While I was away in France, the annual fracas over improved A level results broke out. Now, I know where I stand on this; I know people who work and teach in Higher Education and they’re seeing a decline in the educational quality of freshers, not an improvement.

Here’s an article by Boris Johnson on the subject that I heartily agree with called Physics at A Level:

We must stop this flight from the crunchy subjects, not just because it is slowly denuding the country of scientists – it is hardly surprising that 30 per cent of university Physics departments have closed in the past eight years, when the number of Physics candidates at A-level has slumped from 46,606 in 1985 to 28,119 in 2005.

We must stop this disaster because we are cutting the roots of our civilisation: when I think what has happened to Latin and Greek and modern languages in the maintained sector, I alternate between rage and black depression.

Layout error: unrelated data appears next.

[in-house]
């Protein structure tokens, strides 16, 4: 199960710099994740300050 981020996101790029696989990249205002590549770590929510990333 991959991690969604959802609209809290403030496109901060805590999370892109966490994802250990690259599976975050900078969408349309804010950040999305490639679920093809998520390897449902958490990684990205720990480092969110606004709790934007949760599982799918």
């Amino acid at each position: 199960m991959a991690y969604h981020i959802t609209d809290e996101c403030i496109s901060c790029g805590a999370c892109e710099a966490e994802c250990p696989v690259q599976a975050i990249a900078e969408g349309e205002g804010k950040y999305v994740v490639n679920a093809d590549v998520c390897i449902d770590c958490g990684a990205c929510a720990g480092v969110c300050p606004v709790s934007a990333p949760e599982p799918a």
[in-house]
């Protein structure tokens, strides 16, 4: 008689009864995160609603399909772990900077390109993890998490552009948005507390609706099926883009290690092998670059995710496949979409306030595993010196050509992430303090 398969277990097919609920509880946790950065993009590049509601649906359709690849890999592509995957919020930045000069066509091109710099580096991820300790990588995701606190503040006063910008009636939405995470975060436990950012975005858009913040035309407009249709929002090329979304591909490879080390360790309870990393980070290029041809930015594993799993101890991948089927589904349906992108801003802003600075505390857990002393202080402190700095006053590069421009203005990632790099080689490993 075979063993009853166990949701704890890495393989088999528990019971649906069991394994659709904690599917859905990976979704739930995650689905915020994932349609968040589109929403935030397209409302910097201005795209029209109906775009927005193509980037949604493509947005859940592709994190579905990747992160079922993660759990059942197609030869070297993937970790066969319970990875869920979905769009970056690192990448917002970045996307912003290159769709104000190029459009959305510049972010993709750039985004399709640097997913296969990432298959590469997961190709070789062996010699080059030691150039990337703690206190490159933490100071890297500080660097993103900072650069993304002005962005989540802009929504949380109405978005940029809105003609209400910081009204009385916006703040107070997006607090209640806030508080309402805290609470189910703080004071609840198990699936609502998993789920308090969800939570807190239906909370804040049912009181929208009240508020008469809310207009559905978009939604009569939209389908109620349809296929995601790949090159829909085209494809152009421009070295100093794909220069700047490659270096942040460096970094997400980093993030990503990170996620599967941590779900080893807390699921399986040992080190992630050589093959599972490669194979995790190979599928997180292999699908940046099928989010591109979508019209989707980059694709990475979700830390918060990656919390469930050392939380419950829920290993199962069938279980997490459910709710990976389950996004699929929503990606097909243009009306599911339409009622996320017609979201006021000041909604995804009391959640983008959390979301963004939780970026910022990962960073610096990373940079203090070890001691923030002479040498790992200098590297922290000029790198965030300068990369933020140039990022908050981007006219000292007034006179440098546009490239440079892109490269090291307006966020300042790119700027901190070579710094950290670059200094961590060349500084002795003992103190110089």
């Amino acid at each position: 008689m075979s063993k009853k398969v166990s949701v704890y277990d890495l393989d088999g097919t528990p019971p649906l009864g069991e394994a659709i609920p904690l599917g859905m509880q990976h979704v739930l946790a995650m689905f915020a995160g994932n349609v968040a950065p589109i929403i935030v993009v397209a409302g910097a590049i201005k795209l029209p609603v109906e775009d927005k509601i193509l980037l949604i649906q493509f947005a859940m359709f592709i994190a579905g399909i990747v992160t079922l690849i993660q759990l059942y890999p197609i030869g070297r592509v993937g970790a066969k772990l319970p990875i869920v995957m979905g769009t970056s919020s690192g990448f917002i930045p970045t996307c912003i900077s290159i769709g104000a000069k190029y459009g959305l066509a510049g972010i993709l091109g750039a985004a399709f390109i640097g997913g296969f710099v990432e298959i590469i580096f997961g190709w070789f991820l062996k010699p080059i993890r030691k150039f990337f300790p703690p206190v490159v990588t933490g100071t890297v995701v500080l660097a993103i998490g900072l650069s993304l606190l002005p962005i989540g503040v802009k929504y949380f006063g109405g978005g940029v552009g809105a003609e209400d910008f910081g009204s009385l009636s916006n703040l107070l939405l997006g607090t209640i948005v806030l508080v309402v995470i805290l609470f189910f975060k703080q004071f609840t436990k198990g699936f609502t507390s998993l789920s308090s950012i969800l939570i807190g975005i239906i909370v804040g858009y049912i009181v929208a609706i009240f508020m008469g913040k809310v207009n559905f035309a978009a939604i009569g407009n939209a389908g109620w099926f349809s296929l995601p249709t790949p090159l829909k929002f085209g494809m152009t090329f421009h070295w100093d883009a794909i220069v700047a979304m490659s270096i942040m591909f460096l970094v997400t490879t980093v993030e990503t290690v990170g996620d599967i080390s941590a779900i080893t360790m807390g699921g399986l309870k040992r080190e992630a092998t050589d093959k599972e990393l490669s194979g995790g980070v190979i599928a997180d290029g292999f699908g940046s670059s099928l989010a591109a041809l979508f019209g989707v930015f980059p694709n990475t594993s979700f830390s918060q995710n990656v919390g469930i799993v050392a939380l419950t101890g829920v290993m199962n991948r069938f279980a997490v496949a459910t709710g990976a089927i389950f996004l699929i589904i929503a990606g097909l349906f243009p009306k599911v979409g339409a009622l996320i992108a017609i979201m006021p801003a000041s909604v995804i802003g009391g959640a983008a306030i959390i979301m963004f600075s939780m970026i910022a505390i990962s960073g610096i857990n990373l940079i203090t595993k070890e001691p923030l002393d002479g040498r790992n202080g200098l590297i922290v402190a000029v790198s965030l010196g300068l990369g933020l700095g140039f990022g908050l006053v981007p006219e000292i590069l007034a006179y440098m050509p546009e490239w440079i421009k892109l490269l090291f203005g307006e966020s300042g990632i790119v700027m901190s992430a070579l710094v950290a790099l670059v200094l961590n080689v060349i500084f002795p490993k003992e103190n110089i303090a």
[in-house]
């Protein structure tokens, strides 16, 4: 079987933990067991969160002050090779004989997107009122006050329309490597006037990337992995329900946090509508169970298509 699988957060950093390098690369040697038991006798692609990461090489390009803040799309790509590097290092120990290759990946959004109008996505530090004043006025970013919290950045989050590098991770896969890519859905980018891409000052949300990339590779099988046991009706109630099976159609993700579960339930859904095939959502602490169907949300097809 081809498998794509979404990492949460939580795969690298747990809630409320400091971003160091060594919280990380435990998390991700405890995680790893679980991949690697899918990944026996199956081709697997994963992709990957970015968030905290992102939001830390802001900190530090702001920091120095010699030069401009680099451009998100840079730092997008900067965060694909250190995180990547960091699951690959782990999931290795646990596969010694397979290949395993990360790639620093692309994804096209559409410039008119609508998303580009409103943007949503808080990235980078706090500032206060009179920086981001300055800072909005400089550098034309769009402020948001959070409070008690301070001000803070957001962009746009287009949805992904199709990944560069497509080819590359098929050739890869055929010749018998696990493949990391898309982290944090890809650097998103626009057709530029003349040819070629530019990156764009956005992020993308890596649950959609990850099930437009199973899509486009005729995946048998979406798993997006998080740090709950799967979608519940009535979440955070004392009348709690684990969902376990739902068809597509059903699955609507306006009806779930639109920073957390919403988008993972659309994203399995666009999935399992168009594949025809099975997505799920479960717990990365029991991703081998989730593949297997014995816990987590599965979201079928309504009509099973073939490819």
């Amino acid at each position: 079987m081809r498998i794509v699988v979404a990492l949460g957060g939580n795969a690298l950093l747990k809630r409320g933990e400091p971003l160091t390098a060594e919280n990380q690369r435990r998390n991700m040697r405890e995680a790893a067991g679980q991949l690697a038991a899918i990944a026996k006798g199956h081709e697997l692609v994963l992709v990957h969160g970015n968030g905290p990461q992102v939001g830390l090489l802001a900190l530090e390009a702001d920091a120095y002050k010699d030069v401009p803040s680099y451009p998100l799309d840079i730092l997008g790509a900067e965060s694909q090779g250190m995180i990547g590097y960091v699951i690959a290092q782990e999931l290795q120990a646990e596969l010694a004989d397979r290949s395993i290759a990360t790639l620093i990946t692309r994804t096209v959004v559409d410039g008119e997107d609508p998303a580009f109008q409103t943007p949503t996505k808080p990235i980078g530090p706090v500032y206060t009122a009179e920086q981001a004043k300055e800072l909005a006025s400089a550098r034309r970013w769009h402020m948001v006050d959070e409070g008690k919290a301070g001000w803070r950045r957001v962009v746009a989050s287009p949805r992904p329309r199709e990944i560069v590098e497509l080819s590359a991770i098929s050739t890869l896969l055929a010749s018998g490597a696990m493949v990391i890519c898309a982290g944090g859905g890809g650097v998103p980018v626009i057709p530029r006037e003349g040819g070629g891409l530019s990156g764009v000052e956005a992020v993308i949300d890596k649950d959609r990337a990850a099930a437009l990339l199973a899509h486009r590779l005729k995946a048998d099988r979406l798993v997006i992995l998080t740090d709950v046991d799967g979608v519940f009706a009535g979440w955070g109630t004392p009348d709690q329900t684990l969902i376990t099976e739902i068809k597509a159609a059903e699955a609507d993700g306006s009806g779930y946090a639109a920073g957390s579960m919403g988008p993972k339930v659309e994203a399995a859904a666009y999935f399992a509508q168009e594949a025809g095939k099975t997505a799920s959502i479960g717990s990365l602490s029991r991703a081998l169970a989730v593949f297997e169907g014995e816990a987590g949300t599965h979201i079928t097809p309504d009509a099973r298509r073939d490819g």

His description of the difficulty of understanding a Physics class reminds me all too clearly of my time studying Physics at Imperial College. However. the principal point is that Cambridge is saying that potential students must have at least two A levels in “crunchy” (ie rigorous) subjects to be considered for entry. It’s the first. Others will follow, and then employers will start to take the same approach. We’ll soon see a two tier systems of A levels, with some considered serious and others, less so. It’s much the same as already exists with degrees. People know that a 2:1 from Oxbridge or the bigger London colleges is superior to the same degree from a lesser university, even if there’s nothing in the degree certificate to prove that. In fact, I’ve known editors who would point blank refuse to employ anyone with a media studies degree because they come in with a head full of irrelevant theory, a lack of intellectual rigour and a lack of any practical experience.

The reality is that you can pack as many people as possible into the grade A category, but both academia and business need a way to differentiate the very good from the good or average, and they’ll find it if the A level fails to offer it.